The sharp rise in mortgage rates so far appears to have had little impact on the Columbus-area housing market.
While sales are slightly off as prices jumped nearly 15% in April, homes still sold in 13 days on average, suggesting that demand remains as strong as ever.
Columbus-area homes sold in April for a median of $334,092, up from $291,900 last April, continuing the blazing run-up in prices over the past two years.
“Buyers are still out in force and the market is as competitive as ever,” said Dan Handy, an economic analyst with Zillow.
Still, Handy and others expect rising mortgage rates to eventually soften demand for homes.
The average 30-year mortgage rate stood at 5.25% this week, down slightly from the last week but still more than 2 points higher than at the start of the year, according to the federal mortgage agency Freddie Mac.
Columbus-area home sales are down 1.1% this year compared with last, but most experts attribute that to a severe shortage of homes on the market, not interest rates.
April’s home sales report did, however, contain one hint that interest rates might be starting to chip away at demand. So far this year, buyers have purchased 80% of Columbus-area homes on the market, down from 83% the previous year.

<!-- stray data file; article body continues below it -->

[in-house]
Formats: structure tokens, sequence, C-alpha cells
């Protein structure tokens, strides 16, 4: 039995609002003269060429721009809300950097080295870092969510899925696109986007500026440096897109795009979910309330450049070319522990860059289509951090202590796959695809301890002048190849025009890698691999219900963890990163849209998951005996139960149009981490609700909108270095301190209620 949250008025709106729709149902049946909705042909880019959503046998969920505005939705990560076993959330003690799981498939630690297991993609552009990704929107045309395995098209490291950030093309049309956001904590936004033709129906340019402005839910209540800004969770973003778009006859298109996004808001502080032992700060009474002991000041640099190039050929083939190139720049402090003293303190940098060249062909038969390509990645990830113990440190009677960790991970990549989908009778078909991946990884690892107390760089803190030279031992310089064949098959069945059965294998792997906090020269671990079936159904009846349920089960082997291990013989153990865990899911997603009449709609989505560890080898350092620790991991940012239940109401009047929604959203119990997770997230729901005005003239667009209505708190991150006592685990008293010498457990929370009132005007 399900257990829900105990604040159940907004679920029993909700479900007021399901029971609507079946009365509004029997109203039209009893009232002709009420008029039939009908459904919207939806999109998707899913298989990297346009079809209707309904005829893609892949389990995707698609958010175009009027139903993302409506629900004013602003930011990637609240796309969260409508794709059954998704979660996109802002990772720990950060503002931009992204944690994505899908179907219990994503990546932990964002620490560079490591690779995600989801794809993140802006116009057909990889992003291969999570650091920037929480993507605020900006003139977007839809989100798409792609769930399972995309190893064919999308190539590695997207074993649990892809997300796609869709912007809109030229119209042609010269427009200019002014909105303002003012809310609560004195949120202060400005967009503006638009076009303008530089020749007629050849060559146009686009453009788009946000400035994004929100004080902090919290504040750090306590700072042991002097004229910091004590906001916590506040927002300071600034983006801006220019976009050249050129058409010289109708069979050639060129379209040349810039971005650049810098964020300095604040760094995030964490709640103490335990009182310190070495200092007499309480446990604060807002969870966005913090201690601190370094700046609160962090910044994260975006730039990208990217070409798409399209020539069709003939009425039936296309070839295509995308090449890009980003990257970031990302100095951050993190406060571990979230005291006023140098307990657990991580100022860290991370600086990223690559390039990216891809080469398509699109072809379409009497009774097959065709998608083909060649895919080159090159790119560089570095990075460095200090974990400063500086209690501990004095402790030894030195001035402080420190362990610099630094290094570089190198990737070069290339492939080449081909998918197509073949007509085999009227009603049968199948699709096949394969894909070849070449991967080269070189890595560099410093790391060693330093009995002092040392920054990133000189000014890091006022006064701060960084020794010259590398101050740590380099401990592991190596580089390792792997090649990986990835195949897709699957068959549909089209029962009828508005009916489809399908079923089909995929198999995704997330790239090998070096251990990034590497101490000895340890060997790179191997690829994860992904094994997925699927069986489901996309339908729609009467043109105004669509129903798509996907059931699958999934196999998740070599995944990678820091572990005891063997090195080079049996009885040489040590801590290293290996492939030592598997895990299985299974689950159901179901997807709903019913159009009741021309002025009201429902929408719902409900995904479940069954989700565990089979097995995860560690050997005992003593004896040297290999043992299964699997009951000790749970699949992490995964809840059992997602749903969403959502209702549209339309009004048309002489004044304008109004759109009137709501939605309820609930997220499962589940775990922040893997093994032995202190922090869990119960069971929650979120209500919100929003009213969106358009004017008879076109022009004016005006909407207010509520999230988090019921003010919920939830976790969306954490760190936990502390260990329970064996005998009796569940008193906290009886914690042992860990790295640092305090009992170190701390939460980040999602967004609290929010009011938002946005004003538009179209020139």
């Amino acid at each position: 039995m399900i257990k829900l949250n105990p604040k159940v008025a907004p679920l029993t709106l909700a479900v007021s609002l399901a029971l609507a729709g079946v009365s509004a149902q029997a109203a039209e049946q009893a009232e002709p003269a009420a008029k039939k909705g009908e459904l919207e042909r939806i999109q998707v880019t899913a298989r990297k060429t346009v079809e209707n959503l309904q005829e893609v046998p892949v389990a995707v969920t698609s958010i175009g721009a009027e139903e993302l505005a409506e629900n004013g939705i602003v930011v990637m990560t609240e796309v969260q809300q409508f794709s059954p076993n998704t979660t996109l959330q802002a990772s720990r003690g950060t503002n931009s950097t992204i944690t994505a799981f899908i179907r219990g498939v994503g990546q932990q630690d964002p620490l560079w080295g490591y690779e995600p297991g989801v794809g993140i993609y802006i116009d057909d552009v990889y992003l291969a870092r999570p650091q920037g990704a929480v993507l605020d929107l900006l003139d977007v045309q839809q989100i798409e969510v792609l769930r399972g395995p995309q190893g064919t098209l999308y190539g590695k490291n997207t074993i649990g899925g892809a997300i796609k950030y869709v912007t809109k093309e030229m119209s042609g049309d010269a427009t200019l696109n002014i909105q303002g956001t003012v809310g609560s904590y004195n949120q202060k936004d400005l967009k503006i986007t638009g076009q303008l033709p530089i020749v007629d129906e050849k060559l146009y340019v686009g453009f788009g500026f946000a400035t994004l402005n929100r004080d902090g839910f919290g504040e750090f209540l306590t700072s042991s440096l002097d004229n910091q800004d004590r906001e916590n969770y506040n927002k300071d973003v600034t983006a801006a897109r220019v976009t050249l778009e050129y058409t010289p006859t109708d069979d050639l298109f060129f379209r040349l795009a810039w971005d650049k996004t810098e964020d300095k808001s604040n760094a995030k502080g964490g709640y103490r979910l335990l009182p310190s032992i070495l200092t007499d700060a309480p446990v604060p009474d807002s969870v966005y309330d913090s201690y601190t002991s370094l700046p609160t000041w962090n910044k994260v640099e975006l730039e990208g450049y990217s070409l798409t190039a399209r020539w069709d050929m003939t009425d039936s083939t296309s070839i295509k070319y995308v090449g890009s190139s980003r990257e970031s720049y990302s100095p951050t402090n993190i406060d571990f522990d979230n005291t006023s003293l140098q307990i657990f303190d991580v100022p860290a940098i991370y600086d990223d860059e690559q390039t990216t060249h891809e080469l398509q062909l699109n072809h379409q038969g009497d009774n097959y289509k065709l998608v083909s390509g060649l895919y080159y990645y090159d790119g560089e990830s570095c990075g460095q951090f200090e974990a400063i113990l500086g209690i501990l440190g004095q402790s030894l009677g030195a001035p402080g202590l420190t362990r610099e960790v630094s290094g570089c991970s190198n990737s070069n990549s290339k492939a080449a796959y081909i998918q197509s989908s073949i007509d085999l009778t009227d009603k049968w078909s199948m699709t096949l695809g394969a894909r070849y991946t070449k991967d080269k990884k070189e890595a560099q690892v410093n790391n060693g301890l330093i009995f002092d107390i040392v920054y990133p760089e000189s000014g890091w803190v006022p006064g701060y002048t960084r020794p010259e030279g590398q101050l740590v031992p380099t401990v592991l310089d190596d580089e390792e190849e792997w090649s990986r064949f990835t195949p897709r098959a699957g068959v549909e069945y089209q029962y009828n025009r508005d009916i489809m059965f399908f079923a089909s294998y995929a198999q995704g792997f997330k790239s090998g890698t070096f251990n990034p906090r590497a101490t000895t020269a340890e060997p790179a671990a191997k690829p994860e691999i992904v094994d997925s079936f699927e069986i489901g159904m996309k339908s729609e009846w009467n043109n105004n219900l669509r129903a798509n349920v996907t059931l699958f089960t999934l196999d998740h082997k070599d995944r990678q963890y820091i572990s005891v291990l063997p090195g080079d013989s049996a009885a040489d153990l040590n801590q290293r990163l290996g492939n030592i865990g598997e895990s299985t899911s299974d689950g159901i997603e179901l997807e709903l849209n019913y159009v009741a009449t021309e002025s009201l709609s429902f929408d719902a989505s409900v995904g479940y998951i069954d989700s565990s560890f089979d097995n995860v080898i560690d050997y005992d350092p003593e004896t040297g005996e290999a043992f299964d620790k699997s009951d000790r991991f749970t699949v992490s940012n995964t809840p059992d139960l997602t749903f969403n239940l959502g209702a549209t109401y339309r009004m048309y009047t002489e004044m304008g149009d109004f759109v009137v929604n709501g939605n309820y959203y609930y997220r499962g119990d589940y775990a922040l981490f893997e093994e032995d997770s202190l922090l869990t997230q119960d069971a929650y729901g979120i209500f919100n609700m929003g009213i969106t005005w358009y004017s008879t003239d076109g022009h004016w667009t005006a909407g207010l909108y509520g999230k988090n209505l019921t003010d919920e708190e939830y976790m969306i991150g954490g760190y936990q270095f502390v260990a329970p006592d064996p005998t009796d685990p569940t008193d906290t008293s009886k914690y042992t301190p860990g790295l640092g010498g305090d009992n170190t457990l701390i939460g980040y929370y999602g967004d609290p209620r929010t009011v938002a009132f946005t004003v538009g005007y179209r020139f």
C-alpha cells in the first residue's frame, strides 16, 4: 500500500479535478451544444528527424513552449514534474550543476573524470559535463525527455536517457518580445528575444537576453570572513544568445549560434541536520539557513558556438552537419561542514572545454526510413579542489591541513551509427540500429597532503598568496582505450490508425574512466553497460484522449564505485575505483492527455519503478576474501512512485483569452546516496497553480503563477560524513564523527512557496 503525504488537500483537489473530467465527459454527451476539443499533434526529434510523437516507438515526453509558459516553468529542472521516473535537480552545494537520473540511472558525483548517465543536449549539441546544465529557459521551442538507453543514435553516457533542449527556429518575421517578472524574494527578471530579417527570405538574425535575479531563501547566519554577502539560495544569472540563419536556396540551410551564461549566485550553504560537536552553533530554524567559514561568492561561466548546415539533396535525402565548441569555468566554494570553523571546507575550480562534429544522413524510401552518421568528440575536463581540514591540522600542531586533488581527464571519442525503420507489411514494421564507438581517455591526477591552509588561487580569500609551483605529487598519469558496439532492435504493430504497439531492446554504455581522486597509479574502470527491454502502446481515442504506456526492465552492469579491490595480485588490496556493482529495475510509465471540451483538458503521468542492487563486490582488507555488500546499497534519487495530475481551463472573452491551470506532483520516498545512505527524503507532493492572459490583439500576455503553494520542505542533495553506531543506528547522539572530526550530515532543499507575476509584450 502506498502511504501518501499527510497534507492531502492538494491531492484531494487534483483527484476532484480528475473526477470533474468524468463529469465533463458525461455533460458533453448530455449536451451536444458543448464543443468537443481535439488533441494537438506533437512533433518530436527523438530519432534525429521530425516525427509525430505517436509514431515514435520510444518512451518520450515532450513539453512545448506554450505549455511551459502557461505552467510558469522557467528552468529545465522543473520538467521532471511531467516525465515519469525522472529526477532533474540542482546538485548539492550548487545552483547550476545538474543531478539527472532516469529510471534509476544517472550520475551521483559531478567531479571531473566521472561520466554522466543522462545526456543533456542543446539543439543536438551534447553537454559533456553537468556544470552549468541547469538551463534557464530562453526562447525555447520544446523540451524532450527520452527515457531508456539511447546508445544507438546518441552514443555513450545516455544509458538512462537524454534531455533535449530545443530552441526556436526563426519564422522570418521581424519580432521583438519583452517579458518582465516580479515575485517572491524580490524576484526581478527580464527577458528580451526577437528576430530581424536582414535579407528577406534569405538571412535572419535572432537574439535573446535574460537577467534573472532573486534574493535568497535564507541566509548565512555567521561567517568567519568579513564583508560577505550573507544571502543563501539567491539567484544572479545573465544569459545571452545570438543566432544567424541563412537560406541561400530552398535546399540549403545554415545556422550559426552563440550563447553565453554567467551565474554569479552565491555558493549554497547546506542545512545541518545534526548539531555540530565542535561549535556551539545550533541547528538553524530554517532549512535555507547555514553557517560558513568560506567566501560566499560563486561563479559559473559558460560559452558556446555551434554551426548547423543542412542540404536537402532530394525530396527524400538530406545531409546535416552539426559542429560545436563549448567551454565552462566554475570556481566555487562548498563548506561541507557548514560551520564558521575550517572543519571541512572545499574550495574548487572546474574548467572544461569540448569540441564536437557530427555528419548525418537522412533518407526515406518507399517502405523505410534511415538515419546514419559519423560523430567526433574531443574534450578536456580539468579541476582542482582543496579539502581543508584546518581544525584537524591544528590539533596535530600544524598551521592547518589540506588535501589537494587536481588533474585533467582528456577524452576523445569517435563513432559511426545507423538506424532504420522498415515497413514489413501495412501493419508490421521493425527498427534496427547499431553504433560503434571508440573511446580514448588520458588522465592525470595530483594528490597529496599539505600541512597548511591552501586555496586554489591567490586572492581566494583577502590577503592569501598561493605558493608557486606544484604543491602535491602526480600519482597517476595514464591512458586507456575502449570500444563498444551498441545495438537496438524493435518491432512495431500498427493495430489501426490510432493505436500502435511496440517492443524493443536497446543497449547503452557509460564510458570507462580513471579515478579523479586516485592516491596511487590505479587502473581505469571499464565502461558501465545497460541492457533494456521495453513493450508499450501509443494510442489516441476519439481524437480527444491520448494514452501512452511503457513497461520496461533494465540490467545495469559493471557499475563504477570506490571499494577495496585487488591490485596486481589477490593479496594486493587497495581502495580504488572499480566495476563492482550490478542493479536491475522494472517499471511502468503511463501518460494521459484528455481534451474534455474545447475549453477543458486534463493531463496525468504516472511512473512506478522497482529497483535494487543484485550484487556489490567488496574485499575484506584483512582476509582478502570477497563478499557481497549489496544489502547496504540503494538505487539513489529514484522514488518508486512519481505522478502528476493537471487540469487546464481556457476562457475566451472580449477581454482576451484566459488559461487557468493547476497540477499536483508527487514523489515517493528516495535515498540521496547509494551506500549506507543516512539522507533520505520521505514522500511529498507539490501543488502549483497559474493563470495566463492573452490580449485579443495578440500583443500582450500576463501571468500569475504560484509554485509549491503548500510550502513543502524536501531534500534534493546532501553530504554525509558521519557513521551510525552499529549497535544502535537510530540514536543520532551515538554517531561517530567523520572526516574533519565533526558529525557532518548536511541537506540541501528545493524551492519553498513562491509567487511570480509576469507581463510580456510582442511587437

As a result, the number of homes listed was up nearly 12% at the end of April compared to last April.
“Even though we have more homes for sale today than a year ago, rising interest rates are preventing some buyers from making a move right now,” said Sue Van Woerkom, this year’s president of the Columbus Realtors trade group.
Rising interest rates and home prices have combined to push up the mortgage payment alone on a typical Columbus-area home by nearly $500 a month.
Such hikes will eventually weigh on the housing market, experts predict.
“There’s likely going to be some rebalancing in the months ahead as more sellers show they cannot be quite as ambitious in their pricing strategy – there’s been a recent rise in the share of listings with a price cut – and as more inventory comes onto the market,,” said Zillow’s Handy.
“Both would be welcome signs to prospective buyers looking for a more level playing field.”